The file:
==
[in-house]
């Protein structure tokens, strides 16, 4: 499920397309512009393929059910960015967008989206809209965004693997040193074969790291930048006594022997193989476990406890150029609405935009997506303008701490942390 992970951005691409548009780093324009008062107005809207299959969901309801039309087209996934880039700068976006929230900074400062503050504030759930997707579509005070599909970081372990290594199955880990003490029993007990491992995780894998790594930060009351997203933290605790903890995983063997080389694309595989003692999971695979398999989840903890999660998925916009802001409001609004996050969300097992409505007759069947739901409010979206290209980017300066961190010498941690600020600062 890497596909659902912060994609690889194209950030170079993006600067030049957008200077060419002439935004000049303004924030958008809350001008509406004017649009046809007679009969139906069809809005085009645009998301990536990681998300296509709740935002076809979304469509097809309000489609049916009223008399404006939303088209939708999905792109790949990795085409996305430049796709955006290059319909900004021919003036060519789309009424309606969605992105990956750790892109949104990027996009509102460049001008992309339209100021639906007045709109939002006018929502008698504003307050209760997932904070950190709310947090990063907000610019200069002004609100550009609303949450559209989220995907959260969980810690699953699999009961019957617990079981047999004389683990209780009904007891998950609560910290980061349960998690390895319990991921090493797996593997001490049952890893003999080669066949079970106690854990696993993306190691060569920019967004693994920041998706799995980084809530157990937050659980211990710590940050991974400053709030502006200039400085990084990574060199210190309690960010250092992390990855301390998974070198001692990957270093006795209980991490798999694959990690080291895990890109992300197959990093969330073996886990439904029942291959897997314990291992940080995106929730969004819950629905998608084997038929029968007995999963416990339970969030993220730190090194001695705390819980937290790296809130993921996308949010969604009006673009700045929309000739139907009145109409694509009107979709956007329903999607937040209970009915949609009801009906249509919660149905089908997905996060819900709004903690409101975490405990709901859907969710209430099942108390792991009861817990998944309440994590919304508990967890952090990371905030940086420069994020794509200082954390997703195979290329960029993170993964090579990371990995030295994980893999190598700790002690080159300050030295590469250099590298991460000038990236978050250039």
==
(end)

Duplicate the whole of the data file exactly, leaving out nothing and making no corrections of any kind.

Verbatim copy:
[in-house]
């Protein structure tokens, strides 16, 4: 499920397309512009393929059910960015967008989206809209965004693997040193074969790291930048006594022997193989476990406890150029609405935009997506303008701490942390 992970951005691409548009780093324009008062107005809207299959969901309801039309087209996934880039700068976006929230900074400062503050504030759930997707579509005070599909970081372990290594199955880990003490029993007990491992995780894998790594930060009351997203933290605790903890995983063997080389694309595989003692999971695979398999989840903890999660998925916009802001409001609004996050969300097992409505007759069947739901409010979206290209980017300066961190010498941690600020600062 890497596909659902912060994609690889194209950030170079993006600067030049957008200077060419002439935004000049303004924030958008809350001008509406004017649009046809007679009969139906069809809005085009645009998301990536990681998300296509709740935002076809979304469509097809309000489609049916009223008399404006939303088209939708999905792109790949990795085409996305430049796709955006290059319909900004021919003036060519789309009424309606969605992105990956750790892109949104990027996009509102460049001008992309339209100021639906007045709109939002006018929502008698504003307050209760997932904070950190709310947090990063907000610019200069002004609100550009609303949450559209989220995907959260969980810690699953699999009961019957617990079981047999004389683990209780009904007891998950609560910290980061349960998690390895319990991921090493797996593997001490049952890893003999080669066949079970106690854990696993993306190691060569920019967004693994920041998706799995980084809530157990937050659980211990710590940050991974400053709030502006200039400085990084990574060199210190309690960010250092992390990855301390998974070198001692990957270093006795209980991490798999694959990690080291895990890109992300197959990093969330073996886990439904029942291959897997314990291992940080995106929730969004819950629905998608084997038929029968007995999963416990339970969030993220730190090194001695705390819980937290790296809130993921996308949010969604009006673009700045929309000739139907009145109409694509009107979709956007329903999607937040209970009915949609009801009906249509919660149905089908997905996060819900709004903690409101975490405990709901859907969710209430099942108390792991009861817990998944309440994590919304508990967890952090990371905030940086420069994020794509200082954390997703195979290329960029993170993964090579990371990995030295994980893999190598700790002690080159300050030295590469250099590298991460000038990236978050250039």